WordCamps have become increasingly popular since their inception in 2006, with WordPress users across six continents joining forces to share information and tactics on how to best take advantage of the open source platform that so many of us have come to rely on daily. Earlier last month, WordCamp organizers staged the very first WordCamp that represented not only a city or country, but an entire continent. WordCamp Europe was deemed a huge success according to those who were in attendance; which could result in more camps being subsequently held in an effort to encompass entire regions.
According to an official post published on the WordCamp official website, WordCamp Europe was comprised of “two main conference days and one contributor day. Amongst the speakers, 18 countries were represented, 14 of those European. It’s hard to pick out favourites as they were all so distinct, but we’d like to say a particular thanks to Kim Gjerstad from MailPoet, who filled in at the very last minute when Sean Herron had to pull out due to the United States government shutdown. We were very sad to lose Sean but Kim did a great job sharing his experiences of growing a commercial plugin business. The videos are in the process of being edited and will be up on WordCamp.tv very soon. There were aspects of the event that went smoothly, and others that didn’t. But we hope that both we and other WordCamp organizers can learn from our successes and our mistakes. A major success was the venue and location. As the backdrop to your event, a good venue and location sets the ambience. The venue was stunning, the staff were professional and helpful, and Leiden is small enough that all of the locations could be easily walked to.”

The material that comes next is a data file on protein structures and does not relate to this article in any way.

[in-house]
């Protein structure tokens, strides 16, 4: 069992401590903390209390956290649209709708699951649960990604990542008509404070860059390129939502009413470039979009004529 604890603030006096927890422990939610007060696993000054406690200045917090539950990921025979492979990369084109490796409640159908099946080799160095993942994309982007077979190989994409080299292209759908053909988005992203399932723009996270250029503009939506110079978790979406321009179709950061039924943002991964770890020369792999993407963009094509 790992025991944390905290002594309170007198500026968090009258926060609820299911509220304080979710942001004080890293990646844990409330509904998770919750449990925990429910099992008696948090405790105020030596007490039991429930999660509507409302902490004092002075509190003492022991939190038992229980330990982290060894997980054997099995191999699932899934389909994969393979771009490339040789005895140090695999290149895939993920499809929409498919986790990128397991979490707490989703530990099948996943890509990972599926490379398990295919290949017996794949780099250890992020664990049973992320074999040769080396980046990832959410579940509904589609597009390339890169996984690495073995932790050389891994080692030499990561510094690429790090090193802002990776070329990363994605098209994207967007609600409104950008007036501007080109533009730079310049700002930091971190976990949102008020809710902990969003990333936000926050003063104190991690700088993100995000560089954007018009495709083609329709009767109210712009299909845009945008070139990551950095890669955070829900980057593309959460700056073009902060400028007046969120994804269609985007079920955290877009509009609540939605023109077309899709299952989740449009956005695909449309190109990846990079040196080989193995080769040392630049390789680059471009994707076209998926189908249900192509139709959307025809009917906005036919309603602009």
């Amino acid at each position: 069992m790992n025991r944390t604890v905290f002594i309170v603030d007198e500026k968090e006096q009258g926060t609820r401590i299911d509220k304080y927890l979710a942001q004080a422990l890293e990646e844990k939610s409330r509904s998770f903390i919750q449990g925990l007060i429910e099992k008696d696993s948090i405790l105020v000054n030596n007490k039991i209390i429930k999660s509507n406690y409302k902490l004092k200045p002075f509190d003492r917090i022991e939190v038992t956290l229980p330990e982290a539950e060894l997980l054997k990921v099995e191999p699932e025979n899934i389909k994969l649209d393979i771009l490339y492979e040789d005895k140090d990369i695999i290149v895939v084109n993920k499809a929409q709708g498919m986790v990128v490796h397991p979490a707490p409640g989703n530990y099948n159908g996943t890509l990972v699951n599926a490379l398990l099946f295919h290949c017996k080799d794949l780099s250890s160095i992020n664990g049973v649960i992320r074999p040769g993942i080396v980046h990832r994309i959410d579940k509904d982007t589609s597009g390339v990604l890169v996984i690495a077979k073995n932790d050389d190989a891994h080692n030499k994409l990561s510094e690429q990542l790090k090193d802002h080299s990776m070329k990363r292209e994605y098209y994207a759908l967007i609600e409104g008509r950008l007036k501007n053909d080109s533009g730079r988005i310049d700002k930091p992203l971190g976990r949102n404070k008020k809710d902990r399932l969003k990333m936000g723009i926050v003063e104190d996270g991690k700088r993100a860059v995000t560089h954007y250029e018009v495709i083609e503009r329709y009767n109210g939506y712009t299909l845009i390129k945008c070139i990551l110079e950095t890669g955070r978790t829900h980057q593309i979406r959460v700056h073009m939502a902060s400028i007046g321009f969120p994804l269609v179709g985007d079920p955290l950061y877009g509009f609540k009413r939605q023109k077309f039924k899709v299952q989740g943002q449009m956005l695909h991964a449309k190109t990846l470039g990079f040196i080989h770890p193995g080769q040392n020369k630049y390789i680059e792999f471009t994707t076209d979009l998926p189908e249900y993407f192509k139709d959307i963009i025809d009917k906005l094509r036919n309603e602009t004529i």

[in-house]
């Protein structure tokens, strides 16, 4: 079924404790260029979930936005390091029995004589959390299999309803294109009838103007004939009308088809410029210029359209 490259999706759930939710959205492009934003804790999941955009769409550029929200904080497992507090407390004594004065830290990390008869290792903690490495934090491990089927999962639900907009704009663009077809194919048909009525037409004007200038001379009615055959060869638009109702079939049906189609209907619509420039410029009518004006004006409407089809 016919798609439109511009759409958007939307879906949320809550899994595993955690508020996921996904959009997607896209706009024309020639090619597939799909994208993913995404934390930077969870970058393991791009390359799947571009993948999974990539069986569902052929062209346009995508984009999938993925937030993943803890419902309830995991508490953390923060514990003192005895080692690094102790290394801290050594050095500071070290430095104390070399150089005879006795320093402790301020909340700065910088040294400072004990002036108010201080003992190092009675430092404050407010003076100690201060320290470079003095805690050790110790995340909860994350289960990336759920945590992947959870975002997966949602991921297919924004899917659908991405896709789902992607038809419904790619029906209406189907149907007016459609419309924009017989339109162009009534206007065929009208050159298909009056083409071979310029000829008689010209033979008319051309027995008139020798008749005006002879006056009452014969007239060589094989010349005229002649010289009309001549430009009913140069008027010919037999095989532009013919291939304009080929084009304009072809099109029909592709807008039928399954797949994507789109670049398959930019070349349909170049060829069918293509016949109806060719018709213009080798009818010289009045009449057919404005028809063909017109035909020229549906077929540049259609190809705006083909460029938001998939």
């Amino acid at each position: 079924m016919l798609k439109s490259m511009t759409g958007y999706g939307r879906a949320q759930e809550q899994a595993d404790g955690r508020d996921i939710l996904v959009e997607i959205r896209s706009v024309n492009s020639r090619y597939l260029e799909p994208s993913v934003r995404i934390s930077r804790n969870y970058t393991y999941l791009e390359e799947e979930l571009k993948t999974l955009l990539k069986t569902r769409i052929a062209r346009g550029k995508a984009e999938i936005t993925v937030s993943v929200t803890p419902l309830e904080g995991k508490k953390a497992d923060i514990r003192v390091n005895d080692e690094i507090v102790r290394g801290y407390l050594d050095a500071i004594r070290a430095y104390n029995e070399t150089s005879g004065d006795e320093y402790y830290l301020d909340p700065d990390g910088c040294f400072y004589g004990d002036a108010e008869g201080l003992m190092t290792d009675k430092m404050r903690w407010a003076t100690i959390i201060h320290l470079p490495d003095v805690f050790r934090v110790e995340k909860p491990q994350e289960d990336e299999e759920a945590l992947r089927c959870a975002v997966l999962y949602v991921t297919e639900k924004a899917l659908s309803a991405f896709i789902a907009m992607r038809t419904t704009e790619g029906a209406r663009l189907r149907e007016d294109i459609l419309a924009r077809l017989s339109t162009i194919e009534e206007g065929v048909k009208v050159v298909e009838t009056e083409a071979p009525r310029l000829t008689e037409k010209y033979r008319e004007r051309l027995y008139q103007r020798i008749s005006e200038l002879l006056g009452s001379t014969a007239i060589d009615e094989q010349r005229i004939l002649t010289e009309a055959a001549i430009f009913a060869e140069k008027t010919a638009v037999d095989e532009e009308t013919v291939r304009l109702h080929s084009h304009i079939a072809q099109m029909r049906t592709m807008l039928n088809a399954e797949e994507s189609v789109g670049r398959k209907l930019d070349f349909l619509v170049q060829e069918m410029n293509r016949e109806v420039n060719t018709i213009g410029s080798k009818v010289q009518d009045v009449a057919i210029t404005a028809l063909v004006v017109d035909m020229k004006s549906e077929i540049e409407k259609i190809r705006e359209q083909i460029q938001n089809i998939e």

WordCamps have quickly caught on around the globe with WordPress users teaming up and finding ways to share hardware such as projector equipment in an effort to reduce expenses while also ensuring that as many people as possible are able to attend. Due to corporate sponsorships, ticket prices are usually under $50 per person to attend one or two day seminars in which experts share advice on everything from coding to employee management.
There are three WordCamps scheduled for this week, beginning with WordCamp Cape Town which will be held Thursday, November 7th in Cape Town, South Africa. The Cape Town event could be especially unique due to the main sponsorship of Woo Themes, which is based out of South Africa and will likely have a large amount of input on plugin development Thursday.
Over the weekend, there are two more WordCamp events slated for November 9th-10th. The first will take place in Porto, Portugal while the other WordCamp will be in Nairobi, Kenya. Due to their worldwide influence, WordCamps have been instrumental in bringing non-English speaking WordPress users into the fold and ensuring that localization efforts remain a top priority. With nearly one-quarter of websites now powered by WordPress, the localization trend could continue to rise as those who do not speak English seek out ways to make use of the open source platform.
There are two more WordCamps set to take place during the following weekend in Edmonton, Canada and Orlando, Floria. Ticket information can be found directly at the WordCamp Central website as well as more information on how the camps are organized and structured. If you’re new to WordPress and looking to ways to improve one of many business facets of the open source platform, attending a WordCamp in your area could be a life changing experience due to the vast number of ideas as well as reliable information that is available during the seminars.